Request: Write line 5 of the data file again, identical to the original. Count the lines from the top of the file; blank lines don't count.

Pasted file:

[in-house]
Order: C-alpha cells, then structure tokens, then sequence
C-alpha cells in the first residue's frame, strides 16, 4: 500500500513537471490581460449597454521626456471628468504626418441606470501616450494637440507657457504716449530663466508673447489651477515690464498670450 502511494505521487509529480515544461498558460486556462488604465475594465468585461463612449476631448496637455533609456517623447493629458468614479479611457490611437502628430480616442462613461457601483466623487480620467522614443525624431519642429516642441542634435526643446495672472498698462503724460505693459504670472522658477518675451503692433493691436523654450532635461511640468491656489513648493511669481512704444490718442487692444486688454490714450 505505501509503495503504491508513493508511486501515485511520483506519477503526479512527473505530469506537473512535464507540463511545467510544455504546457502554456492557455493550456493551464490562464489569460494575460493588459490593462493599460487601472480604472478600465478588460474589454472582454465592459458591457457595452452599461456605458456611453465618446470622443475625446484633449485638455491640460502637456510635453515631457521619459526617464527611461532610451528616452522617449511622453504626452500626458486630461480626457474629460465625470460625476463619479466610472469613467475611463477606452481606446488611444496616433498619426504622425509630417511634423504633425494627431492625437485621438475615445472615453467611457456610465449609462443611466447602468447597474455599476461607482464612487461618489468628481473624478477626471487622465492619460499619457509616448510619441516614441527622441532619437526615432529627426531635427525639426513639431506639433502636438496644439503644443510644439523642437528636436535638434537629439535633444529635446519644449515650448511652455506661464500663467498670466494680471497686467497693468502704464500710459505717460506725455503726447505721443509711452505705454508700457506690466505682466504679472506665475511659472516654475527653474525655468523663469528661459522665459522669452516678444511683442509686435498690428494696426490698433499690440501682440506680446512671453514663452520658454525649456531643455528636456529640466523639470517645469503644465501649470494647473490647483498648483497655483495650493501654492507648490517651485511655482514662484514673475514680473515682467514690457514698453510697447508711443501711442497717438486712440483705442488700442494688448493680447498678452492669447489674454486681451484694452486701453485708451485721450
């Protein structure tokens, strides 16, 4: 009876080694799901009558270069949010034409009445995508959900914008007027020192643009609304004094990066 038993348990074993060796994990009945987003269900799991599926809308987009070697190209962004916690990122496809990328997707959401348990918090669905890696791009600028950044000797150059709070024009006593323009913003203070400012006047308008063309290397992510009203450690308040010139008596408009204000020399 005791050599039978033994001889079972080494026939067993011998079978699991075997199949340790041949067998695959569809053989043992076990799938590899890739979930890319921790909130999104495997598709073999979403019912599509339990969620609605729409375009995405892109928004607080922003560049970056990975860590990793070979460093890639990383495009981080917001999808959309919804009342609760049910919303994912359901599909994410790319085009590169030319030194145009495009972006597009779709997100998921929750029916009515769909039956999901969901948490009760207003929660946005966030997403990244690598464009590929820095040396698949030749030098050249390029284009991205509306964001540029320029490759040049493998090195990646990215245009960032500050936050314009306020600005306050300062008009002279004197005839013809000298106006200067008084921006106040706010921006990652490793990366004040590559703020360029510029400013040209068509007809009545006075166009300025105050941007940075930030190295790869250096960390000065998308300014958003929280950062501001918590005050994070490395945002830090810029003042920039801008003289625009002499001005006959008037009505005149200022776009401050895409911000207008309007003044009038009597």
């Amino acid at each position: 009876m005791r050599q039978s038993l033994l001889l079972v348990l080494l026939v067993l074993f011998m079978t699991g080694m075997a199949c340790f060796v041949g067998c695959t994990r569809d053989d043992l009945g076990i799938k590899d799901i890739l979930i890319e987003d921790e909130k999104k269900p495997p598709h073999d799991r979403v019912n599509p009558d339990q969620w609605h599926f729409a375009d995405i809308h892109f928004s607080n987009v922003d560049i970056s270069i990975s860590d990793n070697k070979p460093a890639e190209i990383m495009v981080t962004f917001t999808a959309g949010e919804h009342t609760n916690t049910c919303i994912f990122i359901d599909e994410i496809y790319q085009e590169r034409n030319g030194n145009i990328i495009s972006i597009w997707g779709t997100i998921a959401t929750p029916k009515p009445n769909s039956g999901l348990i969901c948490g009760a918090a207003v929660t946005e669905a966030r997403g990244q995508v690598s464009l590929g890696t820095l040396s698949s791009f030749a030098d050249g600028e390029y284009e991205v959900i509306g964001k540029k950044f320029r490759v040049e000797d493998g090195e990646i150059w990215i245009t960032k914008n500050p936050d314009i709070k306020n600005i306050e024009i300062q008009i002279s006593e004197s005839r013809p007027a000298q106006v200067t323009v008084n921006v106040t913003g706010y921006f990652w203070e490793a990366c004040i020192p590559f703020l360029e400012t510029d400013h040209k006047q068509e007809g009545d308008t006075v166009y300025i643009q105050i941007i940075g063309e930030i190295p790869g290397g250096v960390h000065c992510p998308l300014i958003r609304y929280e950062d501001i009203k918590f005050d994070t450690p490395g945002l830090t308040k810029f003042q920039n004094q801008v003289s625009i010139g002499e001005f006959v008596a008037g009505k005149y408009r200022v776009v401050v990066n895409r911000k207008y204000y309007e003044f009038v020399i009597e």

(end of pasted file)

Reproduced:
């Amino acid at each position: 009876m005791r050599q039978s038993l033994l001889l079972v348990l080494l026939v067993l074993f011998m079978t699991g080694m075997a199949c340790f060796v041949g067998c695959t994990r569809d053989d043992l009945g076990i799938k590899d799901i890739l979930i890319e987003d921790e909130k999104k269900p495997p598709h073999d799991r979403v019912n599509p009558d339990q969620w609605h599926f729409a375009d995405i809308h892109f928004s607080n987009v922003d560049i970056s270069i990975s860590d990793n070697k070979p460093a890639e190209i990383m495009v981080t962004f917001t999808a959309g949010e919804h009342t609760n916690t049910c919303i994912f990122i359901d599909e994410i496809y790319q085009e590169r034409n030319g030194n145009i990328i495009s972006i597009w997707g779709t997100i998921a959401t929750p029916k009515p009445n769909s039956g999901l348990i969901c948490g009760a918090a207003v929660t946005e669905a966030r997403g990244q995508v690598s464009l590929g890696t820095l040396s698949s791009f030749a030098d050249g600028e390029y284009e991205v959900i509306g964001k540029k950044f320029r490759v040049e000797d493998g090195e990646i150059w990215i245009t960032k914008n500050p936050d314009i709070k306020n600005i306050e024009i300062q008009i002279s006593e004197s005839r013809p007027a000298q106006v200067t323009v008084n921006v106040t913003g706010y921006f990652w203070e490793a990366c004040i020192p590559f703020l360029e400012t510029d400013h040209k006047q068509e007809g009545d308008t006075v166009y300025i643009q105050i941007i940075g063309e930030i190295p790869g290397g250096v960390h000065c992510p998308l300014i958003r609304y929280e950062d501001i009203k918590f005050d994070t450690p490395g945002l830090t308040k810029f003042q920039n004094q801008v003289s625009i010139g002499e001005f006959v008596a008037g009505k005149y408009r200022v776009v401050v990066n895409r911000k207008y204000y309007e003044f009038v020399i009597e």